DNA research is big science
The process by which genes are duplicated is mysterious and complex. The process requires a cast of characters with diverse talents and the ability to play well with others in extremely close quarters. And it requires an enzyme called a helicase.
A team of researchers at the University of Illinois at Urbana-Champaign, Yale and the Howard Hughes Medical Institute have shed new light on how the Hepatis C helicase helps replicate nucleotide in DNA.
Assistant professor of bioengineering Su-A Myong and Taekjip Ha, professor in IGB, led a team that discovered the mechanism by which the hepatitis C helicase unwinds DNA and RNA for replication.
The Urbana-Champaign campus has a long history of collaborative research, both between campus colleges and with colleagues at colleges, universities, agencies and institutes around the globe.
The College of Engineering at Illinois is among the world's most prestigious and largest engineering institutions, with undergraduate and graduate programs rated among the top five nationally. The breadth and scope of research activities are enormous — over $160 million funding more than 1,900 projects by some 650 researchers and thousands of graduate and undergraduate students. In addition to long-standing leadership in traditional engineering specialties, they are pioneering new areas such as nanotechnology, bioengineering, trusted computer systems and novel materials.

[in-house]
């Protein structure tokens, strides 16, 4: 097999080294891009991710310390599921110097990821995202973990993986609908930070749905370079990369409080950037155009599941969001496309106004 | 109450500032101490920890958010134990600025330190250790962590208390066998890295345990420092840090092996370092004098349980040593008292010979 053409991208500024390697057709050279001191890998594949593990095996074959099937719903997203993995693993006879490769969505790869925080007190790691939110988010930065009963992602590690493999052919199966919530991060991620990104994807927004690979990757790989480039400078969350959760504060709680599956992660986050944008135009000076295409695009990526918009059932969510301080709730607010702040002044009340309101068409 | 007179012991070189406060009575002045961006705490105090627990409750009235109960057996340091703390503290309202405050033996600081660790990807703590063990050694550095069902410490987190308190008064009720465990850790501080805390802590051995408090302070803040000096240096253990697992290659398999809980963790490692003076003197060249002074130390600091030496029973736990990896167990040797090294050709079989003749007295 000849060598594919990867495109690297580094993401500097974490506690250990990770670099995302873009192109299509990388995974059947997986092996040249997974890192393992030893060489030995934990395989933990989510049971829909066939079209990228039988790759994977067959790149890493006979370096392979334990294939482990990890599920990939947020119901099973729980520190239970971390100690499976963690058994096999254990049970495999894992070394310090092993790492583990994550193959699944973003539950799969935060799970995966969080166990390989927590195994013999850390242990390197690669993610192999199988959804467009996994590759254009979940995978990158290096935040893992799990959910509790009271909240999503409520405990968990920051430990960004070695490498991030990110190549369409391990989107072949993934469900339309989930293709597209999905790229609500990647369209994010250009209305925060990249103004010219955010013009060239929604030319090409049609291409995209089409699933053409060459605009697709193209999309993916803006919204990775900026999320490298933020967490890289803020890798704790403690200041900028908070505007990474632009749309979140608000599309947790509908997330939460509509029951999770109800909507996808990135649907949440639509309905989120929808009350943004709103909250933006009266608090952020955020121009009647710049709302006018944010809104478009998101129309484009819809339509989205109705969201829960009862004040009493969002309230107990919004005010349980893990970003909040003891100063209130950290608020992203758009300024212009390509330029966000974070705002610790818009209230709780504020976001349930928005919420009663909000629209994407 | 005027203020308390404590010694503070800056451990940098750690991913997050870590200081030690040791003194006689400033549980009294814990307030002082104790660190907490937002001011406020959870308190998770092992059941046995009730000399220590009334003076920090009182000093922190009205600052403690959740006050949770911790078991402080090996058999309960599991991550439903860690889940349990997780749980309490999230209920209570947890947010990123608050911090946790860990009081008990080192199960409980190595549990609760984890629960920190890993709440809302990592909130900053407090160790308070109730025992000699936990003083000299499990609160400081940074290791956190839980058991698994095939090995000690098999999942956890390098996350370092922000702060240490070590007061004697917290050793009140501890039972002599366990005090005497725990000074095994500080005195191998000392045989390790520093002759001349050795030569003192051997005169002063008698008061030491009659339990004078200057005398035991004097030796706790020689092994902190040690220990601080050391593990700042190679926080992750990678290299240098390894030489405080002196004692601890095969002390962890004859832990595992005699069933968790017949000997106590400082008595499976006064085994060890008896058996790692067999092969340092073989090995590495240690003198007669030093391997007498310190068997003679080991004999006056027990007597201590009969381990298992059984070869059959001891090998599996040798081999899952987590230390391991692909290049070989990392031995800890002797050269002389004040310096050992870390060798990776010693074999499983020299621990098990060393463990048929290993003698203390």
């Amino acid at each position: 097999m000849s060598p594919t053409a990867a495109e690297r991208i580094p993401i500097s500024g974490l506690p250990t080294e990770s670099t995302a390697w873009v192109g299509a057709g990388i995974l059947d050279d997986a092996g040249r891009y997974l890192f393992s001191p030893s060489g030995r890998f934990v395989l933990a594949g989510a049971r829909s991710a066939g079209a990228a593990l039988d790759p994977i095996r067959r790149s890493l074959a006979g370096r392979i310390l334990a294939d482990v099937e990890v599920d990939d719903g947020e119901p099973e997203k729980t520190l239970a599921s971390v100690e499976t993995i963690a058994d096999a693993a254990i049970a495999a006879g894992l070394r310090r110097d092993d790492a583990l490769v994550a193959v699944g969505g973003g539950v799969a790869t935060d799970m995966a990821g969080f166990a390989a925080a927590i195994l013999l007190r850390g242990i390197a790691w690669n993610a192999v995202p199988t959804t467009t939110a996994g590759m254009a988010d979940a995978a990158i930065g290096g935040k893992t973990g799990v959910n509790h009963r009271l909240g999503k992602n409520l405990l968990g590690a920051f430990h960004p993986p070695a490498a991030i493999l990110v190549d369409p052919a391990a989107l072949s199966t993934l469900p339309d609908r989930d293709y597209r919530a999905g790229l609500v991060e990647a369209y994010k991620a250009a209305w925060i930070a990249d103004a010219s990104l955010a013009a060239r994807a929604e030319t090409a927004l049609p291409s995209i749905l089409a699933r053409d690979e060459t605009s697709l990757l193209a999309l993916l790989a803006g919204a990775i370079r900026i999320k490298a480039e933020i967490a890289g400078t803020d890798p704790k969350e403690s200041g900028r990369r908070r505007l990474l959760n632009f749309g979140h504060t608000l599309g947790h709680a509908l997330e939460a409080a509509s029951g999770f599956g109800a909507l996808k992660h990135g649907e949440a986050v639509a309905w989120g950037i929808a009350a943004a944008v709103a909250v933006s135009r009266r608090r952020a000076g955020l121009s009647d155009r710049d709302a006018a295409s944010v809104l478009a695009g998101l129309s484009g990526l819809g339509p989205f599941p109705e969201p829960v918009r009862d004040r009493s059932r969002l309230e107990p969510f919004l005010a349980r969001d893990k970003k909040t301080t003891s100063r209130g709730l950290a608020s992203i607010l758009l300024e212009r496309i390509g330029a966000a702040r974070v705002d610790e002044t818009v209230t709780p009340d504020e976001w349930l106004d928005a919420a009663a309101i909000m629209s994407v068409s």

The University of Illinois at Urbana-Champaign is a recognized leader in teaching and scholarship and is known as an institution that creates knowledge and advances understanding.
DNA research in detail
Institute for Genomic Biology
Department of Bioengineering
College of Engineering
University of Illinois at Urbana-Champaign